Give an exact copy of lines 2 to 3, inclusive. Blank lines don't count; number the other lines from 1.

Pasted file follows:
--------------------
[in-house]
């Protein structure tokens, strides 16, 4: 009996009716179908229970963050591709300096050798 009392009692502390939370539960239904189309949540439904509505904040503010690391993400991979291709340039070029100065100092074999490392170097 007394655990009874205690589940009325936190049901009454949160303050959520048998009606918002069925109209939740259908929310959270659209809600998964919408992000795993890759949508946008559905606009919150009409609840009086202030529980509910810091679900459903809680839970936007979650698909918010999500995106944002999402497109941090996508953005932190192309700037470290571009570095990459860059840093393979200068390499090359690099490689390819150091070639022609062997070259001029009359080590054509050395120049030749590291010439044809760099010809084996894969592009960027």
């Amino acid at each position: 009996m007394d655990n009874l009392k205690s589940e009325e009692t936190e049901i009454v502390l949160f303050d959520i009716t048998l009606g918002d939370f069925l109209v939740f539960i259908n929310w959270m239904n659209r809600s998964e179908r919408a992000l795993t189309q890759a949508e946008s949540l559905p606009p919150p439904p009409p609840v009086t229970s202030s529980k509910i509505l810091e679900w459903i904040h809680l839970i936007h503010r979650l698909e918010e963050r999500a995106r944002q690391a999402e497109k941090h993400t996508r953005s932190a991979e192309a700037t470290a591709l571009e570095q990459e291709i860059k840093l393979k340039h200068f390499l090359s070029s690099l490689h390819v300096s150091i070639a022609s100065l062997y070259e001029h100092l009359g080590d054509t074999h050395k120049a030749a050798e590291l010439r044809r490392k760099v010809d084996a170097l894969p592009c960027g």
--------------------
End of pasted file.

């Protein structure tokens, strides 16, 4: 009996009716179908229970963050591709300096050798 009392009692502390939370539960239904189309949540439904509505904040503010690391993400991979291709340039070029100065100092074999490392170097 007394655990009874205690589940009325936190049901009454949160303050959520048998009606918002069925109209939740259908929310959270659209809600998964919408992000795993890759949508946008559905606009919150009409609840009086202030529980509910810091679900459903809680839970936007979650698909918010999500995106944002999402497109941090996508953005932190192309700037470290571009570095990459860059840093393979200068390499090359690099490689390819150091070639022609062997070259001029009359080590054509050395120049030749590291010439044809760099010809084996894969592009960027």
């Amino acid at each position: 009996m007394d655990n009874l009392k205690s589940e009325e009692t936190e049901i009454v502390l949160f303050d959520i009716t048998l009606g918002d939370f069925l109209v939740f539960i259908n929310w959270m239904n659209r809600s998964e179908r919408a992000l795993t189309q890759a949508e946008s949540l559905p606009p919150p439904p009409p609840v009086t229970s202030s529980k509910i509505l810091e679900w459903i904040h809680l839970i936007h503010r979650l698909e918010e963050r999500a995106r944002q690391a999402e497109k941090h993400t996508r953005s932190a991979e192309a700037t470290a591709l571009e570095q990459e291709i860059k840093l393979k340039h200068f390499l090359s070029s690099l490689h390819v300096s150091i070639a022609s100065l062997y070259e001029h100092l009359g080590d054509t074999h050395k120049a030749a050798e590291l010439r044809r490392k760099v010809d084996a170097l894969p592009c960027g």